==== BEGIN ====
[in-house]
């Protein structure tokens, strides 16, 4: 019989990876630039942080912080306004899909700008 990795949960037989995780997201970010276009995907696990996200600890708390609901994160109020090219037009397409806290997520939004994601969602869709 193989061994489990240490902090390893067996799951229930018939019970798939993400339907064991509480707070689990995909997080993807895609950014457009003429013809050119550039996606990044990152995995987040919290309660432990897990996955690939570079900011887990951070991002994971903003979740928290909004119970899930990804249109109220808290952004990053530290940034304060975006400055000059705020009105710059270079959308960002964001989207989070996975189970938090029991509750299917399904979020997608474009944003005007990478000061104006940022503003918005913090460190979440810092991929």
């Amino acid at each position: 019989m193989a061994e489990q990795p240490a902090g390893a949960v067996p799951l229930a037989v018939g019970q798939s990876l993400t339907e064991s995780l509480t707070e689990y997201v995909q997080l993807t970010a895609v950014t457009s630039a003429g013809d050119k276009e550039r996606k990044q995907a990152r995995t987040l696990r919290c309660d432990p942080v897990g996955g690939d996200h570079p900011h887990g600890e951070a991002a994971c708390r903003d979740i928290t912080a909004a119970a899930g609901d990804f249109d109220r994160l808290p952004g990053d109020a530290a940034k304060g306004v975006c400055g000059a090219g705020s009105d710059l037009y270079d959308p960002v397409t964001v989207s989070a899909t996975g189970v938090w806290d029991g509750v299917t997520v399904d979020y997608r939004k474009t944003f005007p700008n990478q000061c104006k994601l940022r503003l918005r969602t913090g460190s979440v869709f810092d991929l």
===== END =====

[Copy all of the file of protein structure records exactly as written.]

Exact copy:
[in-house]
């Protein structure tokens, strides 16, 4: 019989990876630039942080912080306004899909700008 990795949960037989995780997201970010276009995907696990996200600890708390609901994160109020090219037009397409806290997520939004994601969602869709 193989061994489990240490902090390893067996799951229930018939019970798939993400339907064991509480707070689990995909997080993807895609950014457009003429013809050119550039996606990044990152995995987040919290309660432990897990996955690939570079900011887990951070991002994971903003979740928290909004119970899930990804249109109220808290952004990053530290940034304060975006400055000059705020009105710059270079959308960002964001989207989070996975189970938090029991509750299917399904979020997608474009944003005007990478000061104006940022503003918005913090460190979440810092991929």
């Amino acid at each position: 019989m193989a061994e489990q990795p240490a902090g390893a949960v067996p799951l229930a037989v018939g019970q798939s990876l993400t339907e064991s995780l509480t707070e689990y997201v995909q997080l993807t970010a895609v950014t457009s630039a003429g013809d050119k276009e550039r996606k990044q995907a990152r995995t987040l696990r919290c309660d432990p942080v897990g996955g690939d996200h570079p900011h887990g600890e951070a991002a994971c708390r903003d979740i928290t912080a909004a119970a899930g609901d990804f249109d109220r994160l808290p952004g990053d109020a530290a940034k304060g306004v975006c400055g000059a090219g705020s009105d710059l037009y270079d959308p960002v397409t964001v989207s989070a899909t996975g189970v938090w806290d029991g509750v299917t997520v399904d979020y997608r939004k474009t944003f005007p700008n990478q000061c104006k994601l940022r503003l918005r969602t913090g460190s979440v869709f810092d991929l």